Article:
Market Trend India: Brexit impact on India

Editor: Susanne Hertenberger

Britain’s decision to move out of the European Union (EU) comes at a time when the global economy is not in great shape and growth forecasts for 2016 have been marked down.

Brexit has also an impact on India
Brexit has also an impact on India

‘Brexit’, therefore, has added to the weakness, fragility and uncertainty, and not surprisingly, roiled markets. Auto, IT, textiles, pharma, leather and metals are the most vulnerable sectors.

“The political situation in Europe at the moment adds to the economic and financial uncertainty. This is because important elections are due in France in May 2017, and in Germany in June 2017. More immediately, the October referendum in Italy will likely turn the Italian government’s attention to more domestic issues. What all this means is that from a European standpoint, one can fear that the real negotiations between the UK and the EU may not begin in earnest before the middle of 2017, after the political air has cleared,” said Chief Economist, Europe, the Middle East, and Africa of S&P Global, Jean-Michel Six in a note titled ‘Why Brexit is Rocking Global Markets.’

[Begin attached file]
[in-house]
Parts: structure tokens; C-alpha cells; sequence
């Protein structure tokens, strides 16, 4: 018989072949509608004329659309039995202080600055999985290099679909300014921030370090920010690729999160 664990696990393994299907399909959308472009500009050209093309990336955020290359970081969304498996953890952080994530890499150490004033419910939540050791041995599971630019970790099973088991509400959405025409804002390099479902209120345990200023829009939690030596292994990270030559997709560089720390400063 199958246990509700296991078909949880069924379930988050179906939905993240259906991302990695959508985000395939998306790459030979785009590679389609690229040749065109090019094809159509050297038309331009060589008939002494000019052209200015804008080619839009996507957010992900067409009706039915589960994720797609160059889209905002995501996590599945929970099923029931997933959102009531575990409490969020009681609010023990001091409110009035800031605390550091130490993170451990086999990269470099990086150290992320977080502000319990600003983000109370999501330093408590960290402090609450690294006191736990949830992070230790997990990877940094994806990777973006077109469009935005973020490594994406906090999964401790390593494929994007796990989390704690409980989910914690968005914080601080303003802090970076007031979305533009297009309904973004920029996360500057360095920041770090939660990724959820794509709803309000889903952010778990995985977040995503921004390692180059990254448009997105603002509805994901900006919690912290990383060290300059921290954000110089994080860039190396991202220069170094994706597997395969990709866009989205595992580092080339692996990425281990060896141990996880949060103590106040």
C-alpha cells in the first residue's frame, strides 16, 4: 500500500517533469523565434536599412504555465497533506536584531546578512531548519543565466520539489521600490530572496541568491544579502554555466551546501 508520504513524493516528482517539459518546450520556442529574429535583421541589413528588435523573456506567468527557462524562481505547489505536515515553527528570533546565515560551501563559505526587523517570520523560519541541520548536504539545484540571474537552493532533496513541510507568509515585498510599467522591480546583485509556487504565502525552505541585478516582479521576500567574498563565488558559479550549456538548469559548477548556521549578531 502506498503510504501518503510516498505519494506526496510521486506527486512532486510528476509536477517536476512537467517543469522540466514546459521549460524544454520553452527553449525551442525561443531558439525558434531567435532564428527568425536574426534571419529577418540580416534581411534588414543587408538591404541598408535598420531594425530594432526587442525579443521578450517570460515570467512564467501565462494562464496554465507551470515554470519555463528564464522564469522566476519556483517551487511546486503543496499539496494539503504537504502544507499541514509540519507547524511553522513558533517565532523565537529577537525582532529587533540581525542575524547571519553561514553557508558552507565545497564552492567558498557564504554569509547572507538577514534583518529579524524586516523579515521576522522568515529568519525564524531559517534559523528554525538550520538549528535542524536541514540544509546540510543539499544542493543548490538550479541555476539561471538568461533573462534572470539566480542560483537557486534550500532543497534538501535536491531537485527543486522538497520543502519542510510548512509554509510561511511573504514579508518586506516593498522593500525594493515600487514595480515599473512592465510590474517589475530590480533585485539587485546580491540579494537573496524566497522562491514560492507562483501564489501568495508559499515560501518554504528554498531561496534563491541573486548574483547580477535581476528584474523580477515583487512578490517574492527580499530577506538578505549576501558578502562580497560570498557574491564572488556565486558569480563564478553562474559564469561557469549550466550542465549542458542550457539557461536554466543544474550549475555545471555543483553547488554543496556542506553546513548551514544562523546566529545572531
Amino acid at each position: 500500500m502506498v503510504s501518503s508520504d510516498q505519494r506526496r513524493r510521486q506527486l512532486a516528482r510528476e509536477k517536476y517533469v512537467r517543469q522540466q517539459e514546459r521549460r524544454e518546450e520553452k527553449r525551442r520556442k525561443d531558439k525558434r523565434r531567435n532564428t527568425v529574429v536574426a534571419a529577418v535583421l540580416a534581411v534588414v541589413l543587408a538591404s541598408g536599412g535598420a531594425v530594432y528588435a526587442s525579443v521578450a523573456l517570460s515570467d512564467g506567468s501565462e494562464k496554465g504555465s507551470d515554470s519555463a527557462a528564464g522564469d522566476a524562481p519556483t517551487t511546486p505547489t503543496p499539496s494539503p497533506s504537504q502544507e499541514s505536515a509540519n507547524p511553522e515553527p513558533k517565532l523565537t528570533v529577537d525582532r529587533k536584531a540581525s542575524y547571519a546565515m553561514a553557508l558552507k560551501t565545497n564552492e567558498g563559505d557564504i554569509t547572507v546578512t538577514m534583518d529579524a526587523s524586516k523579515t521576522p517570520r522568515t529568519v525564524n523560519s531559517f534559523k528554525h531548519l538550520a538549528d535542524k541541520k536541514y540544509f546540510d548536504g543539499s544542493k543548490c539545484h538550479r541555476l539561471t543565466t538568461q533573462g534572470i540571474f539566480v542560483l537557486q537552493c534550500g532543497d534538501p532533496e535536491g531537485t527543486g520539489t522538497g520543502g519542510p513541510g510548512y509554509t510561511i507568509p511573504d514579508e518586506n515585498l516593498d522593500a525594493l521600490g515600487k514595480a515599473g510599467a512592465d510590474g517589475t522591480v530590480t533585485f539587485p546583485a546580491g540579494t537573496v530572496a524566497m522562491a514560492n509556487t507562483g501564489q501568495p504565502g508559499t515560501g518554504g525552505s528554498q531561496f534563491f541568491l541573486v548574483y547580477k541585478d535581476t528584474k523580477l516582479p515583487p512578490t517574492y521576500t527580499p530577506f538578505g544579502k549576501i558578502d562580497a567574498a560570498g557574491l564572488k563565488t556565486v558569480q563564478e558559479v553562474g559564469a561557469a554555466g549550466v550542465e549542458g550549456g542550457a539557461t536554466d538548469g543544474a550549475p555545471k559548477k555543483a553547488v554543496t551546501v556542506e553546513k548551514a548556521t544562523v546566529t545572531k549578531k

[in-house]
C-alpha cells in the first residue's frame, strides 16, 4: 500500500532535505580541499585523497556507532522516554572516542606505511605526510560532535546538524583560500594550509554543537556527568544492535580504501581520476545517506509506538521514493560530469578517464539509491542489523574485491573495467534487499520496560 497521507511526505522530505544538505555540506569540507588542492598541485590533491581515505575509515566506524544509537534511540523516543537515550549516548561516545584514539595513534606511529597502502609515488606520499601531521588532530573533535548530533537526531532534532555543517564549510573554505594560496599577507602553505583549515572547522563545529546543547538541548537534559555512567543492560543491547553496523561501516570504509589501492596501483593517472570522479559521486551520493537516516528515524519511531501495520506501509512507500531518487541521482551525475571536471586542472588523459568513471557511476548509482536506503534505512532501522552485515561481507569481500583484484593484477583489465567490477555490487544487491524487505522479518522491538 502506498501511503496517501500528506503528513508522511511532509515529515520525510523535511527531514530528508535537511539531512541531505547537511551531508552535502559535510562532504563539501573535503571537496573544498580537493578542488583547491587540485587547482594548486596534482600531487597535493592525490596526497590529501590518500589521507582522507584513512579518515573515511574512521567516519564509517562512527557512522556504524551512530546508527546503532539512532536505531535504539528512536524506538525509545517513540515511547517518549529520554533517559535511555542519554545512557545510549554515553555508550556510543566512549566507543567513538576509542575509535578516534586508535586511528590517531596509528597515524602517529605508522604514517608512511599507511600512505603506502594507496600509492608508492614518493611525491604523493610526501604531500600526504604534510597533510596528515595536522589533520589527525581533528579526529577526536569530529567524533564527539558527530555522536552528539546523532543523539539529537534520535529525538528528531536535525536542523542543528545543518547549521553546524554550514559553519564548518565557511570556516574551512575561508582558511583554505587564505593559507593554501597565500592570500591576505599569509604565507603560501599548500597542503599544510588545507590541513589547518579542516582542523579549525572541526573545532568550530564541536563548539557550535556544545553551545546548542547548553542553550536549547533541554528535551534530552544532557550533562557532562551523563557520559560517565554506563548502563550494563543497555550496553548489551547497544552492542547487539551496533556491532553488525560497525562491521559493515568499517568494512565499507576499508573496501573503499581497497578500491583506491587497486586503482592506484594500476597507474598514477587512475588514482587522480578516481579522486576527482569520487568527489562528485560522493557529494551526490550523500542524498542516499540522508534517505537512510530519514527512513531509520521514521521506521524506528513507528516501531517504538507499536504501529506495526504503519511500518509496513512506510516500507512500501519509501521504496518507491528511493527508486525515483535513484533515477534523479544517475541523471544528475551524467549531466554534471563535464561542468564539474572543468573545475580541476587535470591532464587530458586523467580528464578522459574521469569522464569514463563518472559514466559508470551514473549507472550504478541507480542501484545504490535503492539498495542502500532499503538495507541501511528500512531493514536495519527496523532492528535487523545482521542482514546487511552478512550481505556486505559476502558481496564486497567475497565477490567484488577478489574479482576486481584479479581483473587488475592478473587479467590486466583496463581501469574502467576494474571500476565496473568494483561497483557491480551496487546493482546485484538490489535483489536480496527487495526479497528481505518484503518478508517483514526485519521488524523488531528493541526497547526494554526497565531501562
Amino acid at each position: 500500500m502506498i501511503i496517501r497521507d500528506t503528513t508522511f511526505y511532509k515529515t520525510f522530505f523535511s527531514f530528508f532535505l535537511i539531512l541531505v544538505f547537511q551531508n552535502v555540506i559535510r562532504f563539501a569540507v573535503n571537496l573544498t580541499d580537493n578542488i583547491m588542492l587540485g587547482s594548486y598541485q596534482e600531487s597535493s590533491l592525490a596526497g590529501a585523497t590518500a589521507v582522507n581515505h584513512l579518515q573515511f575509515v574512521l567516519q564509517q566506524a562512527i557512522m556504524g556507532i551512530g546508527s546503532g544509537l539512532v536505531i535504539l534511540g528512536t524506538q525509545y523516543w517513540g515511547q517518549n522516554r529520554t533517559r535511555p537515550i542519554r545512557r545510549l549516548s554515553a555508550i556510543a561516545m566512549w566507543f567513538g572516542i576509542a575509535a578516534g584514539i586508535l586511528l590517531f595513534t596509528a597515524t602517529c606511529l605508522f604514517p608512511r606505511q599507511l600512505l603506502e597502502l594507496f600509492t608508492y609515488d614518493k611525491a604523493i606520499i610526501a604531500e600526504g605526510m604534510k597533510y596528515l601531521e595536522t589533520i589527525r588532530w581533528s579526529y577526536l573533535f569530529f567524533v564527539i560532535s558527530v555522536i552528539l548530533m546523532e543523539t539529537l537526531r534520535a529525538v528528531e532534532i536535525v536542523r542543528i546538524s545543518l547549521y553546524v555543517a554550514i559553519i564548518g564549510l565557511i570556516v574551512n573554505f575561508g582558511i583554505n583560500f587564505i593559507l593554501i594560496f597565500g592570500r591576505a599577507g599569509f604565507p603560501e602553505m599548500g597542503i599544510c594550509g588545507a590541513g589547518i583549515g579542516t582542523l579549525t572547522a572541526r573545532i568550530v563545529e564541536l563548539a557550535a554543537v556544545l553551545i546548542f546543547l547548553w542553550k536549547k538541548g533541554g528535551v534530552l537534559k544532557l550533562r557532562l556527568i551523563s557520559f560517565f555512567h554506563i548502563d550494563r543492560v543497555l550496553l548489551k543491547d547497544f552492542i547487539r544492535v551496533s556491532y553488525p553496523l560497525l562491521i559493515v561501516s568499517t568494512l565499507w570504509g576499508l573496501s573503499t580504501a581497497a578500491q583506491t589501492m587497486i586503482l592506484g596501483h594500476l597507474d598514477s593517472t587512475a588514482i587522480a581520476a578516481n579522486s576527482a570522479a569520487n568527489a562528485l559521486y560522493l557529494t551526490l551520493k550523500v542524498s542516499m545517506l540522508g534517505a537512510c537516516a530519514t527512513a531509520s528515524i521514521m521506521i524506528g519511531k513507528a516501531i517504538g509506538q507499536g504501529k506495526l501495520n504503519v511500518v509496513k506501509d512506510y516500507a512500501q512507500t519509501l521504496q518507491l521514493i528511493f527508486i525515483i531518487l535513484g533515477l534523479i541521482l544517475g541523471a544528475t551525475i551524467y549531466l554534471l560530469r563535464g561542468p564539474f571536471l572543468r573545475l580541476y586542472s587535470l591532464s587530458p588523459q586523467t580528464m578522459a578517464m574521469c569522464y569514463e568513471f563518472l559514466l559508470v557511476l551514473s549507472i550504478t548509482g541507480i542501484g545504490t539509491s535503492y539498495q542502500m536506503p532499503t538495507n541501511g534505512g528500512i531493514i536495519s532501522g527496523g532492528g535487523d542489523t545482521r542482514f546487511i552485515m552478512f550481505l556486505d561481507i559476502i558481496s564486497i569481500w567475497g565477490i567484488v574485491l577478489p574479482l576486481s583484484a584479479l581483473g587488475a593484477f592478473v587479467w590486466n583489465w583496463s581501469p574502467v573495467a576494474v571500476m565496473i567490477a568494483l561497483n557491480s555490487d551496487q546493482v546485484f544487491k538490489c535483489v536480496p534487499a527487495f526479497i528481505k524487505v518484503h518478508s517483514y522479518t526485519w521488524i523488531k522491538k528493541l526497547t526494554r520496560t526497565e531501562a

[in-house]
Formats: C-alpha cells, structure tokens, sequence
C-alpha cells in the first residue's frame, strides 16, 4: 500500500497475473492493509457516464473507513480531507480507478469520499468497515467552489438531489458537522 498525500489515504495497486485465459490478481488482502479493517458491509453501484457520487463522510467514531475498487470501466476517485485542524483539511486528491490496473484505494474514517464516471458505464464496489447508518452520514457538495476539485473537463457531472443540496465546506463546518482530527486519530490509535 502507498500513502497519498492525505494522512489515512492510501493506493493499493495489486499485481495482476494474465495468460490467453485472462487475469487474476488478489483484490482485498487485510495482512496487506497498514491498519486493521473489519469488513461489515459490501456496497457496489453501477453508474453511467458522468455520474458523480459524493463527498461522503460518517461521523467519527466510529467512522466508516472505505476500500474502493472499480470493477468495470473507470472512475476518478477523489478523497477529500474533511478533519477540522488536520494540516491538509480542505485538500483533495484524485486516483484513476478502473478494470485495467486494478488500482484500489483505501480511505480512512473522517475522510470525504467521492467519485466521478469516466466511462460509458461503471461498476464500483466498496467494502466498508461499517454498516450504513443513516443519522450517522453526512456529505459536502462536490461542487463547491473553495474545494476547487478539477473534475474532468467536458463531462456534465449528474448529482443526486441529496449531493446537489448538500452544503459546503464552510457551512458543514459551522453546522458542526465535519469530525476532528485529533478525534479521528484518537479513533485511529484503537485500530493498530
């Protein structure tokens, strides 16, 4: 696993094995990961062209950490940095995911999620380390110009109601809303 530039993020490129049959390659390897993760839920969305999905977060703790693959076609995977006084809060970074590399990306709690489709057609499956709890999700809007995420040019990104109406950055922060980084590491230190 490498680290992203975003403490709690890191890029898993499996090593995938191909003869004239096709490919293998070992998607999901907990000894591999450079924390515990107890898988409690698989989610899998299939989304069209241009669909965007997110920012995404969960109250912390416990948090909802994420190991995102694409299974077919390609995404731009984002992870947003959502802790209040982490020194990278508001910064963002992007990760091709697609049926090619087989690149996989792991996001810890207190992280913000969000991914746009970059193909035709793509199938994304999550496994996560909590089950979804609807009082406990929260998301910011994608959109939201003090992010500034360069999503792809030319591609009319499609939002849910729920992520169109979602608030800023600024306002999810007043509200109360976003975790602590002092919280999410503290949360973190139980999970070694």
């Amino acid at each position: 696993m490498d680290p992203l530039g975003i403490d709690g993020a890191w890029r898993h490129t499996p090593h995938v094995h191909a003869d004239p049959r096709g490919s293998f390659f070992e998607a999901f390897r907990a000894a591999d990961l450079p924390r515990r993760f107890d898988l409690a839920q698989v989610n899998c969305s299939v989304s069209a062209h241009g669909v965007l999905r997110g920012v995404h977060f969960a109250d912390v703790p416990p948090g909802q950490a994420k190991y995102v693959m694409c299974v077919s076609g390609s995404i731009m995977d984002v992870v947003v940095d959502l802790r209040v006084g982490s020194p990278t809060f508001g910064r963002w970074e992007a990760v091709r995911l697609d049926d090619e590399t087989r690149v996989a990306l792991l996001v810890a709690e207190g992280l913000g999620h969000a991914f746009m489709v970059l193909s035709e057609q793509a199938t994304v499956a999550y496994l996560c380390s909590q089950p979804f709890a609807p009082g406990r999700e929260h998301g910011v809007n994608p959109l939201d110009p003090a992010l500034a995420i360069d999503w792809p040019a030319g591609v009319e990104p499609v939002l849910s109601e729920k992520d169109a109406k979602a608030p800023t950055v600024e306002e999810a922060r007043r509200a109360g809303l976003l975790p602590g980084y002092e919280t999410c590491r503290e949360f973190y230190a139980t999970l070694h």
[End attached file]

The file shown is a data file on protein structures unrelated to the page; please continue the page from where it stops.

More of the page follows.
These developments will shape the direct and indirect effects of Brexit and its short-and medium-term dimensions.

Impact on India

Indian companies are likely to be impacted in multiple dimensions such as:

• Demand weakness on account of potential slowdown in the EU and the UK;

• Volatility in commodity prices; currency impact on account of the potential depreciation of the rupee, euro and the pound;

• Translation losses for companies with significant operations in the UK and the EU; and,

• Balance sheet impact on account of exposure to unhedged overseas borrowings.

The most vulnerable sectors

Companies in sectors such as automobiles, auto components, information technology services, textiles, pharmaceuticals, gems and jewellery, leather, and leather products are most vulnerable to changes in demand and currency value. Metal companies would be hurt by the likely downward pressures on prices and potential slowdown in demand, at least in the near-term. Sectors such as shipping and ports that are reliant on global trade will also have to grapple with lower growth and consequently lower freight rates and utilization. Further, companies with unhedged overseas borrowings will be affected by volatility or temporary sentiment-driven weakness in the rupee.

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